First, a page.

This past weekend I went to the League of Utah Writers fall writing conference.
I go to lots of conferences, but this is a first for me. The general consensus has been that this conference does not measure up to the others in the state. I'm happy to report that this is not the case. Not this year, anyway.
When I go to a conference, I usually look at the special things they're doing. In the past it has been the ones you have to sign up for that have really helped me. During my first Boot Camp at Storymakers, Lisa Mangum blew my baby writing mind wide open. And she was so nice about it! One year at CONduit I signed up for a manuscript review by a couple of local authors, as well as a first 13 line critique from a lady who looks stark raving mad, but is a writing genius. I was terrified, but I leaned a lot. And one year, Dan Wells finally explained passive voice to me. Bless him.
While signing up for the conference (which I decided to do last minute) I noticed they had a 3 hour poetry workshop.
Now, I'll start by saying that I don't love poetry. The teachers I had in school always drew these deep, often confusing and befuddling meanings from just a few lines of text.
Seriously, since when does the limp bag of a vacuum cleaner represent lung cancer? What if I say it represents the fact that they have dirty house? Maybe they haven't cleaned their dirty mind out for a while. Or maybe, just maybe, it doesn't mean anything.
Yes, yes, I realize I may offend a few of my friends who do, in fact, love poetry. Sorry guys.
So the instructor for this workshop was great. The class was wonderful, actually. I learned a lot of things about poetic writing and using the senses to an extreme I'd never considered before. We talked about how connections or disconnections are what cause emotions and that's where many people draw their poems from.
All of that stuff was awesome.
The instructor read a beautiful poem that she has published, and I thought the imagery was lovely and deep and conflicting and awesome. And then she pointed out that it was actually about her and her sister getting molested by a neighbor.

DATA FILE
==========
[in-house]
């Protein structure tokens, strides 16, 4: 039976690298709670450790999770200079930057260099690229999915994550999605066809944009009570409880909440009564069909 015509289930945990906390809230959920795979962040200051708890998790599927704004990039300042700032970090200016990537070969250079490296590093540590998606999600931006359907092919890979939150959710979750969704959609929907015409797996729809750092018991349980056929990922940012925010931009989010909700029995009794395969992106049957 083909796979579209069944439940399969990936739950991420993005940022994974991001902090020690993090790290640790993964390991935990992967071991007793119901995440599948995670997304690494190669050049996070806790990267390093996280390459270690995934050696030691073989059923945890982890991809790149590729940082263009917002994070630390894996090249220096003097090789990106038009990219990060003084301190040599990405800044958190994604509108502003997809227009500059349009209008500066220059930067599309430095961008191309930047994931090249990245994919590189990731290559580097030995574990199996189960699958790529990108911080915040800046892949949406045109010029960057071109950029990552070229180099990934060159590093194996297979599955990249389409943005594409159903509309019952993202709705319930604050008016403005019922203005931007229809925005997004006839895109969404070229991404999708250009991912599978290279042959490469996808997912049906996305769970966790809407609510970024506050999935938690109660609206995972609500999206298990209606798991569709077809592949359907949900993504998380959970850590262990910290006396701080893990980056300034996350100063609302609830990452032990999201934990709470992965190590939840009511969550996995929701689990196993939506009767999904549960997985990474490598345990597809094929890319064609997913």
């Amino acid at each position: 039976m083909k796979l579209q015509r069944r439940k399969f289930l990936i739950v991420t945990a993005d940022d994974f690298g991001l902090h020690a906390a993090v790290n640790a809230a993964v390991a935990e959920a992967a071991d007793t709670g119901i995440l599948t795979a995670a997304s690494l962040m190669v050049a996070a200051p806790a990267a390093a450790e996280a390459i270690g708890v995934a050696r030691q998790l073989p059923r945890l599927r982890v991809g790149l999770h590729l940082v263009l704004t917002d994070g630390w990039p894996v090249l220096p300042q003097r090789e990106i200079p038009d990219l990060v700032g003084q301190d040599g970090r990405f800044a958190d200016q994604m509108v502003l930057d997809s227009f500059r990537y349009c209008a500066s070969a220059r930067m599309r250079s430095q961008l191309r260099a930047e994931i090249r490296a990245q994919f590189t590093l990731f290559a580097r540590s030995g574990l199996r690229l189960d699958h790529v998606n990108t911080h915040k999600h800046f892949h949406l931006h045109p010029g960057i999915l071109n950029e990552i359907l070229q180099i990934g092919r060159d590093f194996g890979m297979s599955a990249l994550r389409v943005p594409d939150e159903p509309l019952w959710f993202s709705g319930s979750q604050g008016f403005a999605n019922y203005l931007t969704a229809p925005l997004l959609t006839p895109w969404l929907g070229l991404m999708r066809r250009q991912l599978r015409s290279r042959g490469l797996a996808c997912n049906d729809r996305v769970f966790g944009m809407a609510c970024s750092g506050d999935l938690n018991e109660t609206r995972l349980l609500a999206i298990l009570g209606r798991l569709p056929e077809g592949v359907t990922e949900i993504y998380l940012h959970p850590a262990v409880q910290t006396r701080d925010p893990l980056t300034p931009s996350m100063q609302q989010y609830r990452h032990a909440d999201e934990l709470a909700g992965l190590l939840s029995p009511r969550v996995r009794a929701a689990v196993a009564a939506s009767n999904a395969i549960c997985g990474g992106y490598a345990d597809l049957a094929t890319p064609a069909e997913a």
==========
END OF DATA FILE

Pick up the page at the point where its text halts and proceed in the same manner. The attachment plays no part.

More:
Sure enough, I read it again and found the clues.
Others in the group picked up on it the first go around.
Now I'm not actually dissing poetry, nor am I making light of abuse in any way. But to “Get it” is it required to have had some serious childhood trauma that you'll never recover from?
(That might be the offensive part, sorry.)
This is why I'm pretty sure I'll never be qualified to read or write serious poetry. I haven't been through nearly enough trauma.
Which I'm fine with, by the way. Totally fine.
The workshop had us draw an aerial view of our childhood home, and dredge up some of our earliest, emotional memories. Connections. Finding three good ones was easy. I had to really sift through my head to find bad ones.
I'm an optimist, and apparently that started from a very young age. Either that or I've lived a charmed life. Again, I'm fine with both.
I won't share the horrible poem I wrote. Which was great fun, by the way. I had a wonderful time.
But really, when we read this little poem by:
Margaret Atwood (click on the link and read it please, it's only 4 lines ling)
I was like, “That is one seriously pissed off ex-girlfriend.”
The rest of the group was like, “Abuse. It's about abuse. The barbs and the hook and the trust and the betrayal and the...”
Yeah. Okay. If that's how it makes you feel, then that's how it makes you feel. But don't try to tell me that that is how I should feel about it.
Because I don't.
And I hope never to.
However, if you need some sarcastic poetry, call me. I'm totally in.